Debido al recorte de fondos a los servicios de rehabilitación, a gran parte del millón de personas que sufren una dependencia de drogas en Indonesia no le queda otra opción que recurrir a remedios herbales y de índole religiosa.

Más información, en inglés, está disponible abajo.

Suscríbase a las Alertas mensuales del IDPC para recibir información sobre cuestiones relacionadas con políticas sobre drogas. 


Rizki Mulyadi sits half-submerged in a steaming herbal bath, hands folded in his lap and head down.

The 26-year-old hopes the concoction he is bathing in - and the Islamic teacher who makes it - will help him overcome a six-year addiction to the drug of choice for many in Indonesia: crystal methamphetamine, or "meth".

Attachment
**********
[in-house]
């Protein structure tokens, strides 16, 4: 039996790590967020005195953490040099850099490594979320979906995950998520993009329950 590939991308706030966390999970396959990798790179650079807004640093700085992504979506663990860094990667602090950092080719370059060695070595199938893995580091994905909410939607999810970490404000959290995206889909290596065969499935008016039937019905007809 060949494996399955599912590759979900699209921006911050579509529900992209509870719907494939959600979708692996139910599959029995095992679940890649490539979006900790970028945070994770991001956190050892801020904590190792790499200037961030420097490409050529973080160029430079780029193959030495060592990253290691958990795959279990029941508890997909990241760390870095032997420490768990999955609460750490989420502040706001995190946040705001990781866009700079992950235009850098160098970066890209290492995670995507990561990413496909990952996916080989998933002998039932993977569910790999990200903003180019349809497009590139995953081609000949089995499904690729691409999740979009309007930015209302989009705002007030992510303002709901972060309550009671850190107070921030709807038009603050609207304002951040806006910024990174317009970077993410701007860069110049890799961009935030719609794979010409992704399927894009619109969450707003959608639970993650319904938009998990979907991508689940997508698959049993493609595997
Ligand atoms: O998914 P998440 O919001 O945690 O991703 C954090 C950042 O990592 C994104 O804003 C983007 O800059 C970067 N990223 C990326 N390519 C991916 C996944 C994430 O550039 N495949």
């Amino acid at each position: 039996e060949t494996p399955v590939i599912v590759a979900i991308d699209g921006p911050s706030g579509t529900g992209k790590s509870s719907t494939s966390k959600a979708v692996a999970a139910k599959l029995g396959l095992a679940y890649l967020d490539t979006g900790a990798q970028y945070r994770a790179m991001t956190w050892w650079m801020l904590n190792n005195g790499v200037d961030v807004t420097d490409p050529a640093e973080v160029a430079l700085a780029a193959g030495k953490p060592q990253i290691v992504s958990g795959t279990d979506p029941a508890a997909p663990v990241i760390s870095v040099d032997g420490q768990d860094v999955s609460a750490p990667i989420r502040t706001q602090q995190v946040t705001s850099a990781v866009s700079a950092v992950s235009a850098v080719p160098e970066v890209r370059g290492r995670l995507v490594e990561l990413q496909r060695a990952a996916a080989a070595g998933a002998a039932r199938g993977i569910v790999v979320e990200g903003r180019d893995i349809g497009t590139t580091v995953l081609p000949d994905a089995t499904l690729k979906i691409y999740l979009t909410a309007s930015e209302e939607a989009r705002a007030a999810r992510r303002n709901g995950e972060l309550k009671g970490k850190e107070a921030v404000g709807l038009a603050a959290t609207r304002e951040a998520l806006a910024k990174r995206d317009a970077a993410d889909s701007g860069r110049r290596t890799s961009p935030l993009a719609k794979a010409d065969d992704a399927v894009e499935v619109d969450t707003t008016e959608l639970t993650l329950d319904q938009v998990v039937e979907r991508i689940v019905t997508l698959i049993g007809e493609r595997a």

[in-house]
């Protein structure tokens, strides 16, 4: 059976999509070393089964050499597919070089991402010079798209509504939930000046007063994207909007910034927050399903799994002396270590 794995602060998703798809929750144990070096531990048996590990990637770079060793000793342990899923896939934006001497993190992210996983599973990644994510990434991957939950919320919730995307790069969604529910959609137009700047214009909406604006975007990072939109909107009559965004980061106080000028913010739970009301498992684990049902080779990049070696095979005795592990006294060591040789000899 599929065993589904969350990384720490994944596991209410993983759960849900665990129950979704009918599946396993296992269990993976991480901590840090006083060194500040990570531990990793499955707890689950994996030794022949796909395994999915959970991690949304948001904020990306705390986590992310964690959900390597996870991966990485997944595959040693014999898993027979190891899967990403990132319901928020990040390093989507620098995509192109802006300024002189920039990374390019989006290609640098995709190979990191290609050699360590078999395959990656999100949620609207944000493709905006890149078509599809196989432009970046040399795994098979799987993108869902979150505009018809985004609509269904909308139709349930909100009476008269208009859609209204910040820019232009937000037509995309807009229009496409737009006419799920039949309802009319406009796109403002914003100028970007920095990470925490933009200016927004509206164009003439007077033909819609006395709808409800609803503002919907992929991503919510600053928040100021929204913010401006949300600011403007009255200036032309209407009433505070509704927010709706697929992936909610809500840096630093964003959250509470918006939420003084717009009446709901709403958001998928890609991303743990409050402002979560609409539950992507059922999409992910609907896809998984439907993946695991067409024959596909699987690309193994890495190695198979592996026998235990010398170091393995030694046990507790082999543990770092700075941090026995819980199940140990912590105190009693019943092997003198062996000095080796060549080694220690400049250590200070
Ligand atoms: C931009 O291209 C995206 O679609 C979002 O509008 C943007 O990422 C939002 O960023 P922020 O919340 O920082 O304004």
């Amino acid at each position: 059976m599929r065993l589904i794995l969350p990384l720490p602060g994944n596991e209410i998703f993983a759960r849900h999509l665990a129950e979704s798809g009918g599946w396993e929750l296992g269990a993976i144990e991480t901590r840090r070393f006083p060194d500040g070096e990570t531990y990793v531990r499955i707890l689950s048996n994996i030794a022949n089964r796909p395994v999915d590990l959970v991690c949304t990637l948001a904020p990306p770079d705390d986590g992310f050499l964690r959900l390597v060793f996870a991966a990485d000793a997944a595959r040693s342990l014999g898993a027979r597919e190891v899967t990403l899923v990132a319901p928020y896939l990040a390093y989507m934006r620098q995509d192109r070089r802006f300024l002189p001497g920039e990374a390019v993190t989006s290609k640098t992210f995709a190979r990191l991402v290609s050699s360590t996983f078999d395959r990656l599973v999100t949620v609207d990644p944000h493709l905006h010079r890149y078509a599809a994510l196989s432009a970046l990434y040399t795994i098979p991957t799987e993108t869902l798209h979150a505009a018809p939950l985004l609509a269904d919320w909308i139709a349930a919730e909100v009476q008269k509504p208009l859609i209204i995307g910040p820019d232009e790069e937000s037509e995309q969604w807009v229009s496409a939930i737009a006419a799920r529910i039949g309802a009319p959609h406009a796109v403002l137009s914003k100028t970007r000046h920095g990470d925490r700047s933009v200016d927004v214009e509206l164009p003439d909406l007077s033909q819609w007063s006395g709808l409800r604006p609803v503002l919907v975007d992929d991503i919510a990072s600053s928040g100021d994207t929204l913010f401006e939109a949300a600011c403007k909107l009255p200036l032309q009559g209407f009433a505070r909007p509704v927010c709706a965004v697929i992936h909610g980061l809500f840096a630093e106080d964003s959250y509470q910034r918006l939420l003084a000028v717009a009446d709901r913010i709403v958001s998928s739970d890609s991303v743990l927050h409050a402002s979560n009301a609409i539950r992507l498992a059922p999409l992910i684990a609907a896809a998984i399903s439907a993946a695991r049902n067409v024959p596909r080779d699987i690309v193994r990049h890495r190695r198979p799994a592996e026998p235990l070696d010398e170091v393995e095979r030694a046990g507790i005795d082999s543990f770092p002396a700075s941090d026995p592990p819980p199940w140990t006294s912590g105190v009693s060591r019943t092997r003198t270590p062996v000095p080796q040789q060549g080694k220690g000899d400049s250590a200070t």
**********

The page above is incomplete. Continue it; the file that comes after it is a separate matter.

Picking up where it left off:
The traditional rehabilitation centre in Purbalingga village on Java island says it has treated hundreds of addicts, such as Mulyadi, with herbal teas and baths, prayer and counselling.

"There is an urgent need to have a more nuanced conversation about what effective, human rights-compliant treatment entails in Indonesia, and to clearly differentiate between cmpulsory or mandatory forms of treatment, and truly voluntary, community-based options," Rick Lines, executive director at UK-based Harm Reduction International, told Al Jazeera.

Keep up-to-date with drug policy developments by subscribing to the IDPC Monthly Alert.

Thumbnail: Flickr CC WikimediaCommons